Mrs Smith’s story was not unique; a significant amount of the opioid addiction in our community began following a prolonged prescription of opioids. Patients within our clinic began coming forward expressing their desire to be free of the destruction that follows the wake of addiction. Following the demand we had in our clinic, we wanted to expand the program to all patients in the community. We received a federal Health Resources and Services Administration (HRSA) MAT community expansion grant; however, acceptance by the local medical community proved difficult. Some providers denied opioid addiction as a problem and declined information on the program. One clinic manager stated their clinic had had 1 patient in the past 20 years with an opioid addiction. I was in shock and disbelief. After discussion with community leaders, we came to 2 possible scenarios: either patients were not being screened for addiction or there was a lack of awareness by clinicians. Many clinics have a low addiction-screening rate due to the pressure on physicians to increase productivity and patient satisfaction. Responsible opioid prescribing with random urine drug screens and pain agreements opens a door to conflict that practices may choose not to undertake. Lastly, that moment of weakness where I had contemplated avoiding the discussion and signing a script is a daily struggle for many physicians.

Whether the reasons are productivity, patient satisfaction, avoidance of confrontation or lack of resources, this professional and community self-denial is as dangerous as the epidemic itself. As family physicians, if we are not recognizing addiction and recommending appropriate treatment, we will not be doing our part to curtail the opioid and heroin crisis, and, even worse, we will contribute to the opioid epidemic. On our path toward change, it is imperative that we acknowledge many of the barriers that affect our fellow physicians. What support do we have for our solo or small practice physicians who rely on patient interaction and feedback for the survival of their practice and their own professional satisfaction? Who coaches these physicians and supports them before and after an aggressive patient encounter? Who exposes primary care physicians to the prospect and feasibility of becoming a medication-assisted treatment provider?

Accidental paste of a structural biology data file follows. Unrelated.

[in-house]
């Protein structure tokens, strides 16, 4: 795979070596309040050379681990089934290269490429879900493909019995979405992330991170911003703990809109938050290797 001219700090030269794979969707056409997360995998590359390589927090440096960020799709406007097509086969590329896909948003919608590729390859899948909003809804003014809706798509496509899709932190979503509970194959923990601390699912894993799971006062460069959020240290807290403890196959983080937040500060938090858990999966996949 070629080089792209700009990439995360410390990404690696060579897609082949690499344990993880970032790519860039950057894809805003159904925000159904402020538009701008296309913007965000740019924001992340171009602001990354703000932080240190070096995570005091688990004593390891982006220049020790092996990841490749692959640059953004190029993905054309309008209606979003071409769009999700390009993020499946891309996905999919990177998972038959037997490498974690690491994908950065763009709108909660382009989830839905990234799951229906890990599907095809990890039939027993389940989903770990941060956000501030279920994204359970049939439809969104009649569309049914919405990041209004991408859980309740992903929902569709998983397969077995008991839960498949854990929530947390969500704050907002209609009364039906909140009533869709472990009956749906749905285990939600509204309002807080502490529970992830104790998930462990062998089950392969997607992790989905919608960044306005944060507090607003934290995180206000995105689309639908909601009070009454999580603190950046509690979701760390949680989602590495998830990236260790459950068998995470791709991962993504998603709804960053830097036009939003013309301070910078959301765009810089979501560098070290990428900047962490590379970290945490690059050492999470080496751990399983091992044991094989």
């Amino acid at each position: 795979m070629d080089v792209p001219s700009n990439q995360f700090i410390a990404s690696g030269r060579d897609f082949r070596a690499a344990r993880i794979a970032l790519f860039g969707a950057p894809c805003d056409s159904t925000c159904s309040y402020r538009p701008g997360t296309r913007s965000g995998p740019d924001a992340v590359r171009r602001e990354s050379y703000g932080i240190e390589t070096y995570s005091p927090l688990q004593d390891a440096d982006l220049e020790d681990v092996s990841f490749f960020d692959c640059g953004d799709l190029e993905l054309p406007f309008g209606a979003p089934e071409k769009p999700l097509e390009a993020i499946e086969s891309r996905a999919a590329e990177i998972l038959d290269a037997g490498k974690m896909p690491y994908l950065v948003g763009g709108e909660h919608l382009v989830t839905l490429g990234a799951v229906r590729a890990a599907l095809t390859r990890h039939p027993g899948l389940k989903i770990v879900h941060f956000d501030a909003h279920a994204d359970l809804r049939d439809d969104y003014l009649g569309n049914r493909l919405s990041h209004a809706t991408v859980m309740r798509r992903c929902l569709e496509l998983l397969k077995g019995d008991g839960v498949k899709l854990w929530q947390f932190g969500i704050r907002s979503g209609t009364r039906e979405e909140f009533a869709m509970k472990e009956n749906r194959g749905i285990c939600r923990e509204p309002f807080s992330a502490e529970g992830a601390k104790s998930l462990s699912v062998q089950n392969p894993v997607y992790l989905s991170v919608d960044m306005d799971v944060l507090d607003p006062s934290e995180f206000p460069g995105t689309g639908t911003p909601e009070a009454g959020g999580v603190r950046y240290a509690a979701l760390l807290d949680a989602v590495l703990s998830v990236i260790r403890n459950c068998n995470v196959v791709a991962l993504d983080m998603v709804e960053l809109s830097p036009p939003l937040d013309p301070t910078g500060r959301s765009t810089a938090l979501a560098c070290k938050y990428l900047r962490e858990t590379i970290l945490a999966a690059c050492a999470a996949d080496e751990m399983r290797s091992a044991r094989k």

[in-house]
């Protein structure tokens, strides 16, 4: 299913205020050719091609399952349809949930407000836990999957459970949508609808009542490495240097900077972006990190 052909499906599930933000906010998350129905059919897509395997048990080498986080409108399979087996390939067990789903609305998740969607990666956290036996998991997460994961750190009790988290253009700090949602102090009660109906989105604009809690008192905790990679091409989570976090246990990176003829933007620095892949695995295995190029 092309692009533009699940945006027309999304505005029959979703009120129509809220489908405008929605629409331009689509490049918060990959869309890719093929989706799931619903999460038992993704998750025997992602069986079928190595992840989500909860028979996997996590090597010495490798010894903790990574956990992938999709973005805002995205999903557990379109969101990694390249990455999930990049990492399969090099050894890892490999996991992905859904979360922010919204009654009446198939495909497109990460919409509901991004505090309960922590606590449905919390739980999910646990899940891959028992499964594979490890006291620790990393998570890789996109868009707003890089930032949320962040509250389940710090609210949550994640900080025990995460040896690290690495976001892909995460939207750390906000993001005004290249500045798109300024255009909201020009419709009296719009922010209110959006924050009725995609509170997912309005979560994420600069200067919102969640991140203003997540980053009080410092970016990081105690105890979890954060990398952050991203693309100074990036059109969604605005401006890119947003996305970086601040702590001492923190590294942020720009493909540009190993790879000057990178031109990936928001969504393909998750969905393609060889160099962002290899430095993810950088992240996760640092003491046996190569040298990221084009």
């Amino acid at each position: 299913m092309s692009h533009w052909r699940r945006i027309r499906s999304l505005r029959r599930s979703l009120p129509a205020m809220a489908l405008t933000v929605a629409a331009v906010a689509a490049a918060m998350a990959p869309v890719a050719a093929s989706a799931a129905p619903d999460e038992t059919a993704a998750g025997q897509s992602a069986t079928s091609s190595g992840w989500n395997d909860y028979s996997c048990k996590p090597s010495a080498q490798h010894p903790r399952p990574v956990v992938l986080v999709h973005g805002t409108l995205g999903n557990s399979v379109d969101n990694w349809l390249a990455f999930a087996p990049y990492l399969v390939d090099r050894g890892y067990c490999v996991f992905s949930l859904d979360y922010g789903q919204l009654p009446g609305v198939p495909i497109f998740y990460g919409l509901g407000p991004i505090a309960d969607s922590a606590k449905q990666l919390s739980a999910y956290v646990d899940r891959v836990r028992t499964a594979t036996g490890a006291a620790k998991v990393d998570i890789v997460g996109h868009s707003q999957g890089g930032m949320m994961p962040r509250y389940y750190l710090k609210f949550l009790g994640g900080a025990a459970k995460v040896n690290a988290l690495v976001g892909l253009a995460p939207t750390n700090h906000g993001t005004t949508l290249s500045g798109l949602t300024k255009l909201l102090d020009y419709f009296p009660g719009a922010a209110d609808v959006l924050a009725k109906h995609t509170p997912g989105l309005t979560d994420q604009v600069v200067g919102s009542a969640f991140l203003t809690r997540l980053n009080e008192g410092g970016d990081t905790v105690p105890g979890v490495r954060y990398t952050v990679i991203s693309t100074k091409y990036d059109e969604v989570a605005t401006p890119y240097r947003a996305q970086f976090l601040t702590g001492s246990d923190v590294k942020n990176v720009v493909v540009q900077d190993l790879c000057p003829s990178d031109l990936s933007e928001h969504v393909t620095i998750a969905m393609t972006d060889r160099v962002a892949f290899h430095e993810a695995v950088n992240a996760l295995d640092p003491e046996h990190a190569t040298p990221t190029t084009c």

Chronic opioid dependence and addiction has permeated all socioeconomic and geographical levels of our society. Despite the statistics, public health announcements, and litany of celebrities who die of an overdose—denial is still the predominant response. Denial is the single largest threat in addressing the opioid epidemic—denial by patients, denial by physicians, denial by families, denial by communities, and denial through lack of access to MAT treatment. I chose not to deny the opioid epidemic, and the lack of resources and training led to burnout. The decision to provide my patients and community access to MAT led to my professional healing. In the community, our clinic created a culture of recognition of opioid addiction, openness to challenge current prescribing habits and encouragement of treatment of opioid addiction. I implore our profession to develop a similar culture and network of support for physicians to engage in when they are compared with “my old doctor.”


I would like to thank Dr Bery Engebretsen, Dr Timothy Swinton, Vickie Lewis, Andrea Storjohann, Susan Vititoe, Jessica Faris, Molly Underwood, Dr Rachel Maurer, Dr Anthony Miller, SATUCI, and my team at Primary Health Care, Inc for their support and dedication to our community.


  • Conflicts of interest: author reports none.

  • Received for publication June 3, 2016.
  • Revision received December 5, 2016.
  • Accepted for publication December 13, 2016.